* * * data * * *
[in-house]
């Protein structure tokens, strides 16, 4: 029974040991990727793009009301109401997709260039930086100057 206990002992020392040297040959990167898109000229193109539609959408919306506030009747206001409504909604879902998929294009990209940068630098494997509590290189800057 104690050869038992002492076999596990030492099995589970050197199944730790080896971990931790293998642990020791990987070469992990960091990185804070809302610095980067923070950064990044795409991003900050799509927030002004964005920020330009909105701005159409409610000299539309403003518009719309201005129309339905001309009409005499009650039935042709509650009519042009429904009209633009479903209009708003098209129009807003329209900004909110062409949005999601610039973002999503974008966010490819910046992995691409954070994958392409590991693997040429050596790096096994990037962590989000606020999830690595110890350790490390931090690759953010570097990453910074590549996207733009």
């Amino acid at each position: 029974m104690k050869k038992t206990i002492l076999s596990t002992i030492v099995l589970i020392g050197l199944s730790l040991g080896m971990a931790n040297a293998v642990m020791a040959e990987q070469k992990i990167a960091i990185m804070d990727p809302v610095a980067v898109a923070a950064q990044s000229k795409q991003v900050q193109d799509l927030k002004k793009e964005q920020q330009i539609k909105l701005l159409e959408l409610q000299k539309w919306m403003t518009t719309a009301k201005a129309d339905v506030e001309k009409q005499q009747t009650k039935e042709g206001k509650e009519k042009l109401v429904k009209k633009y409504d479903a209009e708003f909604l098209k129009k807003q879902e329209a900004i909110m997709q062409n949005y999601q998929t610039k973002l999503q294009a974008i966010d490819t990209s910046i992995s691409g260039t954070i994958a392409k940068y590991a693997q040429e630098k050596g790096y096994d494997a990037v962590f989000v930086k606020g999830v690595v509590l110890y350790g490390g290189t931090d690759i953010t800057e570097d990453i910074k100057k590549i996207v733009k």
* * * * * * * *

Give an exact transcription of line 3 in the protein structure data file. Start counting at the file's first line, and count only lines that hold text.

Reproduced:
């Amino acid at each position: 029974m104690k050869k038992t206990i002492l076999s596990t002992i030492v099995l589970i020392g050197l199944s730790l040991g080896m971990a931790n040297a293998v642990m020791a040959e990987q070469k992990i990167a960091i990185m804070d990727p809302v610095a980067v898109a923070a950064q990044s000229k795409q991003v900050q193109d799509l927030k002004k793009e964005q920020q330009i539609k909105l701005l159409e959408l409610q000299k539309w919306m403003t518009t719309a009301k201005a129309d339905v506030e001309k009409q005499q009747t009650k039935e042709g206001k509650e009519k042009l109401v429904k009209k633009y409504d479903a209009e708003f909604l098209k129009k807003q879902e329209a900004i909110m997709q062409n949005y999601q998929t610039k973002l999503q294009a974008i966010d490819t990209s910046i992995s691409g260039t954070i994958a392409k940068y590991a693997q040429e630098k050596g790096y096994d494997a990037v962590f989000v930086k606020g999830v690595v509590l110890y350790g490390g290189t931090d690759i953010t800057e570097d990453i910074k100057k590549i996207v733009k």